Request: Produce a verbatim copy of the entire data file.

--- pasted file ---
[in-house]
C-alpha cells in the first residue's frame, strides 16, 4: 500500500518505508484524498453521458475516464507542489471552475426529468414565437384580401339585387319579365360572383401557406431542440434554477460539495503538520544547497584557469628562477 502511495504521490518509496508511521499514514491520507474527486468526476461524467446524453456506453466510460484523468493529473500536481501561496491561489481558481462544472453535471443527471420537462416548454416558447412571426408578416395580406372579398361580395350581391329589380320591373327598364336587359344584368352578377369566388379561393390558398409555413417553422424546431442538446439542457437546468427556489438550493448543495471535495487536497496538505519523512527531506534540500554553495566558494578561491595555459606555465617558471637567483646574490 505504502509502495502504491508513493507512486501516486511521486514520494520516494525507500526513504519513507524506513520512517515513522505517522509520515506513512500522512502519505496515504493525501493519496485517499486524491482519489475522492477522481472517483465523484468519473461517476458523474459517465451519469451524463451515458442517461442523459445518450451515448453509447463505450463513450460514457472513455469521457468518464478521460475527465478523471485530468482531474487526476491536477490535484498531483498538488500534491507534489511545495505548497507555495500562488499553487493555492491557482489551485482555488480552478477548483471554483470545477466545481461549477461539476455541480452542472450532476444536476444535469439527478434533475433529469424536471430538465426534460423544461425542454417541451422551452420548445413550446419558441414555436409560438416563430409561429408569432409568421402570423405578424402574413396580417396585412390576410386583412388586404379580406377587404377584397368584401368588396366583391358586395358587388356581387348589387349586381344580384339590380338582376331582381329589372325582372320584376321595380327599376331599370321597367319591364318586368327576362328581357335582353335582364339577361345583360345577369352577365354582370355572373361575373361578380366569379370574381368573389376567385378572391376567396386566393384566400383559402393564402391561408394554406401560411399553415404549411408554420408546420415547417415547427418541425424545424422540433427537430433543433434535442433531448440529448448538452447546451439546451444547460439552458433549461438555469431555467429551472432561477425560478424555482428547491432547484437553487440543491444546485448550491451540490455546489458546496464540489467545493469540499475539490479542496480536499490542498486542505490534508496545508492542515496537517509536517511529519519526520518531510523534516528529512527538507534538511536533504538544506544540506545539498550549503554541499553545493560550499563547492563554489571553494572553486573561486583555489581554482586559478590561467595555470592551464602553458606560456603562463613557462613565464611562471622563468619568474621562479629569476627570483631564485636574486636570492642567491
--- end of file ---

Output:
[in-house]
C-alpha cells in the first residue's frame, strides 16, 4: 500500500518505508484524498453521458475516464507542489471552475426529468414565437384580401339585387319579365360572383401557406431542440434554477460539495503538520544547497584557469628562477 502511495504521490518509496508511521499514514491520507474527486468526476461524467446524453456506453466510460484523468493529473500536481501561496491561489481558481462544472453535471443527471420537462416548454416558447412571426408578416395580406372579398361580395350581391329589380320591373327598364336587359344584368352578377369566388379561393390558398409555413417553422424546431442538446439542457437546468427556489438550493448543495471535495487536497496538505519523512527531506534540500554553495566558494578561491595555459606555465617558471637567483646574490 505504502509502495502504491508513493507512486501516486511521486514520494520516494525507500526513504519513507524506513520512517515513522505517522509520515506513512500522512502519505496515504493525501493519496485517499486524491482519489475522492477522481472517483465523484468519473461517476458523474459517465451519469451524463451515458442517461442523459445518450451515448453509447463505450463513450460514457472513455469521457468518464478521460475527465478523471485530468482531474487526476491536477490535484498531483498538488500534491507534489511545495505548497507555495500562488499553487493555492491557482489551485482555488480552478477548483471554483470545477466545481461549477461539476455541480452542472450532476444536476444535469439527478434533475433529469424536471430538465426534460423544461425542454417541451422551452420548445413550446419558441414555436409560438416563430409561429408569432409568421402570423405578424402574413396580417396585412390576410386583412388586404379580406377587404377584397368584401368588396366583391358586395358587388356581387348589387349586381344580384339590380338582376331582381329589372325582372320584376321595380327599376331599370321597367319591364318586368327576362328581357335582353335582364339577361345583360345577369352577365354582370355572373361575373361578380366569379370574381368573389376567385378572391376567396386566393384566400383559402393564402391561408394554406401560411399553415404549411408554420408546420415547417415547427418541425424545424422540433427537430433543433434535442433531448440529448448538452447546451439546451444547460439552458433549461438555469431555467429551472432561477425560478424555482428547491432547484437553487440543491444546485448550491451540490455546489458546496464540489467545493469540499475539490479542496480536499490542498486542505490534508496545508492542515496537517509536517511529519519526520518531510523534516528529512527538507534538511536533504538544506544540506545539498550549503554541499553545493560550499563547492563554489571553494572553486573561486583555489581554482586559478590561467595555470592551464602553458606560456603562463613557462613565464611562471622563468619568474621562479629569476627570483631564485636574486636570492642567491